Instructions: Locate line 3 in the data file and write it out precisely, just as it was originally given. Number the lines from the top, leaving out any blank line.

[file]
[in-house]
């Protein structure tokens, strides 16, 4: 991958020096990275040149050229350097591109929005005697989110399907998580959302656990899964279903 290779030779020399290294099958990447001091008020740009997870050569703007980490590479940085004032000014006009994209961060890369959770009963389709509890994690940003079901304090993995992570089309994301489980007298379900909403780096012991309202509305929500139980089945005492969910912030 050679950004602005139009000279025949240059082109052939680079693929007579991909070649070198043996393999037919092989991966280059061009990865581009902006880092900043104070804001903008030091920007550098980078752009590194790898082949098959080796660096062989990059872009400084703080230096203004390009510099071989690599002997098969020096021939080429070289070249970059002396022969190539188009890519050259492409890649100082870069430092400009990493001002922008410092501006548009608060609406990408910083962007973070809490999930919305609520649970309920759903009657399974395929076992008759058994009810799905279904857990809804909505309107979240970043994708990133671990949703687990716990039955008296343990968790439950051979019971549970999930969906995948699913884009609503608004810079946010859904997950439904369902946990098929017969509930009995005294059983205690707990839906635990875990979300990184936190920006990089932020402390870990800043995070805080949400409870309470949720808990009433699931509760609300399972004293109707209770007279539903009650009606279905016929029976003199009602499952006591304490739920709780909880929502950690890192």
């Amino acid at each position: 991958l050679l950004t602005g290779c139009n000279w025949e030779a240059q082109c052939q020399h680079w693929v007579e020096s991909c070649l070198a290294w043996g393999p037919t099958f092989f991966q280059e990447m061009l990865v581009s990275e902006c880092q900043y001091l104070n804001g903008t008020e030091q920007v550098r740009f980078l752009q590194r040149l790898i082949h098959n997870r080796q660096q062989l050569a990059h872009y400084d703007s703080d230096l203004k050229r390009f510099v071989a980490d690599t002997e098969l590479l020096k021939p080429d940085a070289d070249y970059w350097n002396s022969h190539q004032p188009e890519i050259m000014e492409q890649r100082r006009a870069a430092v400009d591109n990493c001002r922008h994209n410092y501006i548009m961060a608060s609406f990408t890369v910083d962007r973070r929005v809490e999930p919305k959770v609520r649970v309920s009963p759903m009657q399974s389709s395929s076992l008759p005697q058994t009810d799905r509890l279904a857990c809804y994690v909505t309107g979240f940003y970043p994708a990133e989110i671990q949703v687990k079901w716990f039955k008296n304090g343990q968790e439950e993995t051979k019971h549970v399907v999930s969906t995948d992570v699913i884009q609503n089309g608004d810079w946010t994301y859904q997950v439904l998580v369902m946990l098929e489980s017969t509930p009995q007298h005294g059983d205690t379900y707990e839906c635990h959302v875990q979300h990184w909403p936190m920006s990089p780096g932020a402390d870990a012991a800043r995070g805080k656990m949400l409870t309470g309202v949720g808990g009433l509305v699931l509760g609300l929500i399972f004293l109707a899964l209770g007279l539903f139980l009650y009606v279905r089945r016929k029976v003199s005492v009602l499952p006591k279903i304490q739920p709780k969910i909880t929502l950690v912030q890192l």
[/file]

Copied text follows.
């Amino acid at each position: 991958l050679l950004t602005g290779c139009n000279w025949e030779a240059q082109c052939q020399h680079w693929v007579e020096s991909c070649l070198a290294w043996g393999p037919t099958f092989f991966q280059e990447m061009l990865v581009s990275e902006c880092q900043y001091l104070n804001g903008t008020e030091q920007v550098r740009f980078l752009q590194r040149l790898i082949h098959n997870r080796q660096q062989l050569a990059h872009y400084d703007s703080d230096l203004k050229r390009f510099v071989a980490d690599t002997e098969l590479l020096k021939p080429d940085a070289d070249y970059w350097n002396s022969h190539q004032p188009e890519i050259m000014e492409q890649r100082r006009a870069a430092v400009d591109n990493c001002r922008h994209n410092y501006i548009m961060a608060s609406f990408t890369v910083d962007r973070r929005v809490e999930p919305k959770v609520r649970v309920s009963p759903m009657q399974s389709s395929s076992l008759p005697q058994t009810d799905r509890l279904a857990c809804y994690v909505t309107g979240f940003y970043p994708a990133e989110i671990q949703v687990k079901w716990f039955k008296n304090g343990q968790e439950e993995t051979k019971h549970v399907v999930s969906t995948d992570v699913i884009q609503n089309g608004d810079w946010t994301y859904q997950v439904l998580v369902m946990l098929e489980s017969t509930p009995q007298h005294g059983d205690t379900y707990e839906c635990h959302v875990q979300h990184w909403p936190m920006s990089p780096g932020a402390d870990a012991a800043r995070g805080k656990m949400l409870t309470g309202v949720g808990g009433l509305v699931l509760g609300l929500i399972f004293l109707a899964l209770g007279l539903f139980l009650y009606v279905r089945r016929k029976v003199s005492v009602l499952p006591k279903i304490q739920p709780k969910i909880t929502l950690v912030q890192l």